As was done to him, Stan is neglecting the emotional needs of his loved ones. Ironically, we often do to our children what we hated or resented when we were growing up. That is because we are programmed how to be by their modeling. We are not born knowing how to be a loving wife, mother, husband, or father. Our schools neglect helping us with our self-esteem, and teaching us the keys to successful relationships and parenting. That is a crime because it often leads to emotional and physical abuse and divorces.
In this case, as with all, it sure looks like Diane is the victim. Quite the contrary, Diane's dysfunctional childhood wounded her too. In fact, as typically the case, her dysfunctional behavior fits perfectly with Stan's. Diane's parents were in their late 40's when she was born. This was not a pregnancy they had planned.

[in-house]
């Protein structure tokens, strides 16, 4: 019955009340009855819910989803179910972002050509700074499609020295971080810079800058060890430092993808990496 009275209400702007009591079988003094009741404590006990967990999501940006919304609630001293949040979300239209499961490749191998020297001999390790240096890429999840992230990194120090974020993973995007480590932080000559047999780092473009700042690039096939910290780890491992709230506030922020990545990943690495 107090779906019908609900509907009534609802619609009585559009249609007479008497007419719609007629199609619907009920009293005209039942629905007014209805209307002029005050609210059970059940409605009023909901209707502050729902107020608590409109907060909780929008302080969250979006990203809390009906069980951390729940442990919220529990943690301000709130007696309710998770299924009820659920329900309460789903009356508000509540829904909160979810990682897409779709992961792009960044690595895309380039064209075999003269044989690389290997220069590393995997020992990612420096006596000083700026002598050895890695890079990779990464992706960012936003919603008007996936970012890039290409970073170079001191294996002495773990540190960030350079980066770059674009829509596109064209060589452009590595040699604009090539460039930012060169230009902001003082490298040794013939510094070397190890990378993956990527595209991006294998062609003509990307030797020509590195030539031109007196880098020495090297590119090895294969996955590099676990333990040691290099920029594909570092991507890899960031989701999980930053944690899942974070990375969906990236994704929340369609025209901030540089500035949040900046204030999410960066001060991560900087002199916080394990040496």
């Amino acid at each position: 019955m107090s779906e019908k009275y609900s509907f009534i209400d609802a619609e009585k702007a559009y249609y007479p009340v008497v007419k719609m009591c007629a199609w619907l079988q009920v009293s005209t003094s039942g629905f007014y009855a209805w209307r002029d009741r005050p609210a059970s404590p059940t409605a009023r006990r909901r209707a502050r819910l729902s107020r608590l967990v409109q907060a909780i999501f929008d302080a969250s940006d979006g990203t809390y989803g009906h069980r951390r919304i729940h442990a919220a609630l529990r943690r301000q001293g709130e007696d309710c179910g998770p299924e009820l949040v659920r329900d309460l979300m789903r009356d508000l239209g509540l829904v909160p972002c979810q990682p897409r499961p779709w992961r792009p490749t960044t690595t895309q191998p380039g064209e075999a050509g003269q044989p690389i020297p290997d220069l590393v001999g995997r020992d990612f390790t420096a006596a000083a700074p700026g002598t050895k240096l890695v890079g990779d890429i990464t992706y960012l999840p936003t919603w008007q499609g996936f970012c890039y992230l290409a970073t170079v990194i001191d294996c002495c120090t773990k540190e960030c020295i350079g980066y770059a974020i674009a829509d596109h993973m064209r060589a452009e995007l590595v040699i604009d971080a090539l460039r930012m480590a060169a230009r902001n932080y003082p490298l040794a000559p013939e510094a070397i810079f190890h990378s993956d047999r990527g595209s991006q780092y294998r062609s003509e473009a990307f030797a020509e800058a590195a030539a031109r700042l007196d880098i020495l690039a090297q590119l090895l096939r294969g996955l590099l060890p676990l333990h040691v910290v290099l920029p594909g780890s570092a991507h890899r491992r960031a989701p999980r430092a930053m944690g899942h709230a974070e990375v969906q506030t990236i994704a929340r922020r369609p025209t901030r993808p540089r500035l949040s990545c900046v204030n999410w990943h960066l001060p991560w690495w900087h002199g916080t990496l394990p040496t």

Diane felt devastated when she was told that she was not wanted and sent to her older sister's home. Her self-esteem was very low, and her hurt heart caused her to push away the man she loved. It was difficult for anyone to be around her negativity. That fed Stan's desire to be away and seek pleasure from people who were positive. His absence caused her to be more negative. This pattern is a common vicious cycle.